I beg to differ: I'm not aware of much progress with regards handsets for staff using it (network rail issue iPhones to staff), but in the UK it's quite preverlent on trains, and at least some line side kit.
Push-to-talk company Kodiak has struck a deal with Ericsson to sell the systems it is currently touting to the US market through American firm Cspire to European telcos. The pair are aiming to sell these services to both real mobile network operators and virtual ones. The technology emulates an old-fashioned walkie-talkie …
It's also mandatory equipment for the new generation of in-cab signalling in ERTMS (European Rail Traffic Management System). 20 years from now we'll be finishing ripping out all the old traffic lights (and all the thievable copper cabling) on the railways, because all the trains will just be talking to each other over GSM-R backhaul instead.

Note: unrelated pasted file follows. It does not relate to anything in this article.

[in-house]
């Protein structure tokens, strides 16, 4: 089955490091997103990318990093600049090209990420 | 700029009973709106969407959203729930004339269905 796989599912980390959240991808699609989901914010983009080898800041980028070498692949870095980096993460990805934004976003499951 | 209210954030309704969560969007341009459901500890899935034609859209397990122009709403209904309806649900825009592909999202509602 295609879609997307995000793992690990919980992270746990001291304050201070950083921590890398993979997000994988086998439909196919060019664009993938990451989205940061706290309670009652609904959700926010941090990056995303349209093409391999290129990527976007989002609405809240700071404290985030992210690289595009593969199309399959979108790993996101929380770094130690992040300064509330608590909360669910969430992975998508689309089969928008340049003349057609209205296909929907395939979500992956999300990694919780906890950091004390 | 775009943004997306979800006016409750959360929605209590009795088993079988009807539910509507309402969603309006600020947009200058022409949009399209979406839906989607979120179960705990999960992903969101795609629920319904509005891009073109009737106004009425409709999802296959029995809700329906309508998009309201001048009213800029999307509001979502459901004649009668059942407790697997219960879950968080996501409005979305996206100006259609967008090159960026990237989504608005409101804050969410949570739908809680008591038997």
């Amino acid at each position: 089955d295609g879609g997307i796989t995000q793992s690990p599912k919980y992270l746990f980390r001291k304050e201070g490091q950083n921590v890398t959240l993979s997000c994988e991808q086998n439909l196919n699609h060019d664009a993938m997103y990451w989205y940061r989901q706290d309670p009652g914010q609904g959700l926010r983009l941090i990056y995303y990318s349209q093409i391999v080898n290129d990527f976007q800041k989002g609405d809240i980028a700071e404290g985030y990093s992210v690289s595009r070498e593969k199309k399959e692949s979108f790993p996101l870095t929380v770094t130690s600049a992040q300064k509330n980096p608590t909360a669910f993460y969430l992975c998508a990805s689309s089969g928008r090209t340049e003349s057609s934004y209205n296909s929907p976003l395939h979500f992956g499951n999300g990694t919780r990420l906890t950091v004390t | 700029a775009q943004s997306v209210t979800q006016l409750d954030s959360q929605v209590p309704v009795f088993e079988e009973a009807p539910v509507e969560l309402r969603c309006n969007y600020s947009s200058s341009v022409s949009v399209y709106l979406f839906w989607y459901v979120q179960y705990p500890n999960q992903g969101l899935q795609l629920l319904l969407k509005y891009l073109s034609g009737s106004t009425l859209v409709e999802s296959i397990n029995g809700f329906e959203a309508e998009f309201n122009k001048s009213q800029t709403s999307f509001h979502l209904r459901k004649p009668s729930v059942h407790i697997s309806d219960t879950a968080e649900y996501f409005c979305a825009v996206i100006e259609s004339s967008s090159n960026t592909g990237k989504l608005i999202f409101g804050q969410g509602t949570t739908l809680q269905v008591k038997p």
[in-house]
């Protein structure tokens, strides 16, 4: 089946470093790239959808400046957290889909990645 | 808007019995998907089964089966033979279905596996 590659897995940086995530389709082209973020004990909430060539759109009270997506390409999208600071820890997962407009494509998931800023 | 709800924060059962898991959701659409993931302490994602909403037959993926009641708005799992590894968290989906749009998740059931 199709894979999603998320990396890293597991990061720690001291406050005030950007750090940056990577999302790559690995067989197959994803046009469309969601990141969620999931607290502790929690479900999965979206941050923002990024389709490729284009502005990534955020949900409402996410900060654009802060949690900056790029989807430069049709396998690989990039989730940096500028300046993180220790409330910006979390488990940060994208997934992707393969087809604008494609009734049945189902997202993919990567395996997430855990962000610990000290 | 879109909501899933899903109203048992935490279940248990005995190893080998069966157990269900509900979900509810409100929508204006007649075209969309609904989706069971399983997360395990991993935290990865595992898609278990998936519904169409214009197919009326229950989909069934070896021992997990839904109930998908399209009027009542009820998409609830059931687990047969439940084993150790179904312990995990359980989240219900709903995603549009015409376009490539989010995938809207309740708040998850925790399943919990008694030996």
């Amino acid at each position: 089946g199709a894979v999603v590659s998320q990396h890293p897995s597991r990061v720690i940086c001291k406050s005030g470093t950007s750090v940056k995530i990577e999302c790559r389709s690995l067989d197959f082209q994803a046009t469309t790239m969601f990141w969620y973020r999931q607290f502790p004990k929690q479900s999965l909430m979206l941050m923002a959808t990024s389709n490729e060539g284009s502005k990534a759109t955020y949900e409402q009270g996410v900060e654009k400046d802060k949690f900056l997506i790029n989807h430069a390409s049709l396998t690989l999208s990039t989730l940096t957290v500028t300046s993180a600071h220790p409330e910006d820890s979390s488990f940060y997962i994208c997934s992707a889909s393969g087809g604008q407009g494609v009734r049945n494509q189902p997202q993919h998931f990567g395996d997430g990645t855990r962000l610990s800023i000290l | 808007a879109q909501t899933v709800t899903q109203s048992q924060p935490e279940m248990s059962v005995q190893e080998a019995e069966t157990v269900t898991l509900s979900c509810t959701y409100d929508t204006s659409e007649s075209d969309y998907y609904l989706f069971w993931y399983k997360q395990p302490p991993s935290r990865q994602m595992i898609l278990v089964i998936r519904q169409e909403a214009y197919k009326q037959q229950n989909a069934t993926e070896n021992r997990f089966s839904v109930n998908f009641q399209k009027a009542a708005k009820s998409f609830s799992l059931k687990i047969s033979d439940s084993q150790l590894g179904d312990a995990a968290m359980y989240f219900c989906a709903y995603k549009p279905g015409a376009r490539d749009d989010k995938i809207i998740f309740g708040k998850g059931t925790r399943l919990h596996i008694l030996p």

@ Ryan 7:
Human free, remote controlled trains over long distances are already a reality in Canada.
Each and every night a high-speed freight train travels between Windsor, Ontario (opposite Detroit) and Fort Erie (opposite Buffalo, New York State) without a human around.
Further north in Ontario, Canada, a control centre in North Bay (think NORAD North) operates trains between Smooth Rock Falls, Ontario to Moosenee, Ontario (on Hudson Bay).
The only 'local' input is if a short between rails is detected which is used to determine if there is another piece of rolling stock on the line.